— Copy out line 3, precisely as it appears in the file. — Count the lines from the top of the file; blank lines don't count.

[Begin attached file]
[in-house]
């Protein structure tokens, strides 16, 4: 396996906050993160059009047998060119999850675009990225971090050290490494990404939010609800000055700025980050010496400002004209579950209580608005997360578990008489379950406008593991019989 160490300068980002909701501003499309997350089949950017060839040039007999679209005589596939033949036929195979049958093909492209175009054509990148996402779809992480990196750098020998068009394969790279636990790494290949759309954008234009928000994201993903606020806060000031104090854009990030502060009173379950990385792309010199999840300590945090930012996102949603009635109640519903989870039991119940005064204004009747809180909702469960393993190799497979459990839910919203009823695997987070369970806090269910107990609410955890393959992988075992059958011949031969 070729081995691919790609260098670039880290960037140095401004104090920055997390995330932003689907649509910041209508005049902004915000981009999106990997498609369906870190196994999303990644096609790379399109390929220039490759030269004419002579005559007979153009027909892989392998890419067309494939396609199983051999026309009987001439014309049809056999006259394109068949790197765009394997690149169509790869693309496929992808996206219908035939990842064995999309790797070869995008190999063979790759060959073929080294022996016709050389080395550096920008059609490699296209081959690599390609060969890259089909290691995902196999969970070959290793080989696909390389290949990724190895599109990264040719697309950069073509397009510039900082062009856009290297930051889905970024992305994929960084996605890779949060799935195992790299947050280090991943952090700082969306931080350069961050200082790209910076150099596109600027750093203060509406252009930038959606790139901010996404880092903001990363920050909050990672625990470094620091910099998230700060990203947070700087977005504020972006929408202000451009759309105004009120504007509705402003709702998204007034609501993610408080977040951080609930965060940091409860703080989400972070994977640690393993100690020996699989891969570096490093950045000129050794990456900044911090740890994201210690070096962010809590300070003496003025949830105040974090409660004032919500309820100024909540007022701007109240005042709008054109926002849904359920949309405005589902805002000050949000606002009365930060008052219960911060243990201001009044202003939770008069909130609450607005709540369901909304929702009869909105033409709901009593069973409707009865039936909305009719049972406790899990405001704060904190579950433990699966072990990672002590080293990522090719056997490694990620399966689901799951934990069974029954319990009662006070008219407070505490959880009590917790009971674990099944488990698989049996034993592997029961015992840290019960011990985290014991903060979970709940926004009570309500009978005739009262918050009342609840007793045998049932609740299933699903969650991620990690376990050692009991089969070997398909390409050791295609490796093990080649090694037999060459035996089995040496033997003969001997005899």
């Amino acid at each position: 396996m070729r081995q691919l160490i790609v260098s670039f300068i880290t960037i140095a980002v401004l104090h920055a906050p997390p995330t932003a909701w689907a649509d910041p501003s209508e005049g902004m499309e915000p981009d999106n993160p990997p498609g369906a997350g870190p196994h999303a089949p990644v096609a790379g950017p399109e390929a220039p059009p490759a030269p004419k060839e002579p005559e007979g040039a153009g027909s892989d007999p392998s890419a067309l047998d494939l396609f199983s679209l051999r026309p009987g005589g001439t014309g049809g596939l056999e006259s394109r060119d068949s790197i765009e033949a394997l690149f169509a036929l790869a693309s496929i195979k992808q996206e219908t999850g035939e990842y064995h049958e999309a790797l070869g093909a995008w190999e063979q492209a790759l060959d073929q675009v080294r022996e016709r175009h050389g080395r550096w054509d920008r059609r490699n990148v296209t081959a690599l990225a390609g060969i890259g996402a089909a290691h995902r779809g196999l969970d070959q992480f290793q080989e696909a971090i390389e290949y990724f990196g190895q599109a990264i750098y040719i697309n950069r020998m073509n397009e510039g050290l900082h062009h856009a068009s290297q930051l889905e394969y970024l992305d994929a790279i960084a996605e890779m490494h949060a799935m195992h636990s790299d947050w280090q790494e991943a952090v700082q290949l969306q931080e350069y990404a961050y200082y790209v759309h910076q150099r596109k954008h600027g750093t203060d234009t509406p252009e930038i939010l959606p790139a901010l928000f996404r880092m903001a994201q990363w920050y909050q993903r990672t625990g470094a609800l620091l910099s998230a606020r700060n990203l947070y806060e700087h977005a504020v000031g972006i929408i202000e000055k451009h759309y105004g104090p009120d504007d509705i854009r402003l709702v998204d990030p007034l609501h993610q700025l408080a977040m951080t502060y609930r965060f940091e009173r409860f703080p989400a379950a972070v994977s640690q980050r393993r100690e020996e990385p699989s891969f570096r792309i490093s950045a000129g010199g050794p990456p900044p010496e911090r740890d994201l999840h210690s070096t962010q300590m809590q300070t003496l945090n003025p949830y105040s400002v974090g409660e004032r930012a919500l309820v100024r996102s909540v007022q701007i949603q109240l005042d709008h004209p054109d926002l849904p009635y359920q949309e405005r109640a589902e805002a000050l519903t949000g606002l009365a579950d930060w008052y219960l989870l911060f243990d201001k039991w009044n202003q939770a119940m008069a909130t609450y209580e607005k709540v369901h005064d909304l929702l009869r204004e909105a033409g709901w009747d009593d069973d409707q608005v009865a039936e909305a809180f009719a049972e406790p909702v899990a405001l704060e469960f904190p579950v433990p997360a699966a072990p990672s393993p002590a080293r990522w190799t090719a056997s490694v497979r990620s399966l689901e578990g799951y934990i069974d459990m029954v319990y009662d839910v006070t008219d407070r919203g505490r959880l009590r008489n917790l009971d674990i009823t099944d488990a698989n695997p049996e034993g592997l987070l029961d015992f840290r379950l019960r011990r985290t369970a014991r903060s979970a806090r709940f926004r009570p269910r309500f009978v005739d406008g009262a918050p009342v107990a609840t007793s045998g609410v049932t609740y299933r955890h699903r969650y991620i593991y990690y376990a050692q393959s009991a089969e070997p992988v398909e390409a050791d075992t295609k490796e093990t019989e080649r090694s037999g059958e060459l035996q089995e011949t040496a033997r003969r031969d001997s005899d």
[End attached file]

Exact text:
């Amino acid at each position: 396996m070729r081995q691919l160490i790609v260098s670039f300068i880290t960037i140095a980002v401004l104090h920055a906050p997390p995330t932003a909701w689907a649509d910041p501003s209508e005049g902004m499309e915000p981009d999106n993160p990997p498609g369906a997350g870190p196994h999303a089949p990644v096609a790379g950017p399109e390929a220039p059009p490759a030269p004419k060839e002579p005559e007979g040039a153009g027909s892989d007999p392998s890419a067309l047998d494939l396609f199983s679209l051999r026309p009987g005589g001439t014309g049809g596939l056999e006259s394109r060119d068949s790197i765009e033949a394997l690149f169509a036929l790869a693309s496929i195979k992808q996206e219908t999850g035939e990842y064995h049958e999309a790797l070869g093909a995008w190999e063979q492209a790759l060959d073929q675009v080294r022996e016709r175009h050389g080395r550096w054509d920008r059609r490699n990148v296209t081959a690599l990225a390609g060969i890259g996402a089909a290691h995902r779809g196999l969970d070959q992480f290793q080989e696909a971090i390389e290949y990724f990196g190895q599109a990264i750098y040719i697309n950069r020998m073509n397009e510039g050290l900082h062009h856009a068009s290297q930051l889905e394969y970024l992305d994929a790279i960084a996605e890779m490494h949060a799935m195992h636990s790299d947050w280090q790494e991943a952090v700082q290949l969306q931080e350069y990404a961050y200082y790209v759309h910076q150099r596109k954008h600027g750093t203060d234009t509406p252009e930038i939010l959606p790139a901010l928000f996404r880092m903001a994201q990363w920050y909050q993903r990672t625990g470094a609800l620091l910099s998230a606020r700060n990203l947070y806060e700087h977005a504020v000031g972006i929408i202000e000055k451009h759309y105004g104090p009120d504007d509705i854009r402003l709702v998204d990030p007034l609501h993610q700025l408080a977040m951080t502060y609930r965060f940091e009173r409860f703080p989400a379950a972070v994977s640690q980050r393993r100690e020996e990385p699989s891969f570096r792309i490093s950045a000129g010199g050794p990456p900044p010496e911090r740890d994201l999840h210690s070096t962010q300590m809590q300070t003496l945090n003025p949830y105040s400002v974090g409660e004032r930012a919500l309820v100024r996102s909540v007022q701007i949603q109240l005042d709008h004209p054109d926002l849904p009635y359920q949309e405005r109640a589902e805002a000050l519903t949000g606002l009365a579950d930060w008052y219960l989870l911060f243990d201001k039991w009044n202003q939770a119940m008069a909130t609450y209580e607005k709540v369901h005064d909304l929702l009869r204004e909105a033409g709901w009747d009593d069973d409707q608005v009865a039936e909305a809180f009719a049972e406790p909702v899990a405001l704060e469960f904190p579950v433990p997360a699966a072990p990672s393993p002590a080293r990522w190799t090719a056997s490694v497979r990620s399966l689901e578990g799951y934990i069974d459990m029954v319990y009662d839910v006070t008219d407070r919203g505490r959880l009590r008489n917790l009971d674990i009823t099944d488990a698989n695997p049996e034993g592997l987070l029961d015992f840290r379950l019960r011990r985290t369970a014991r903060s979970a806090r709940f926004r009570p269910r309500f009978v005739d406008g009262a918050p009342v107990a609840t007793s045998g609410v049932t609740y299933r955890h699903r969650y991620i593991y990690y376990a050692q393959s009991a089969e070997p992988v398909e390409a050791d075992t295609k490796e093990t019989e080649r090694s037999g059958e060459l035996q089995e011949t040496a033997r003969r031969d001997s005899d």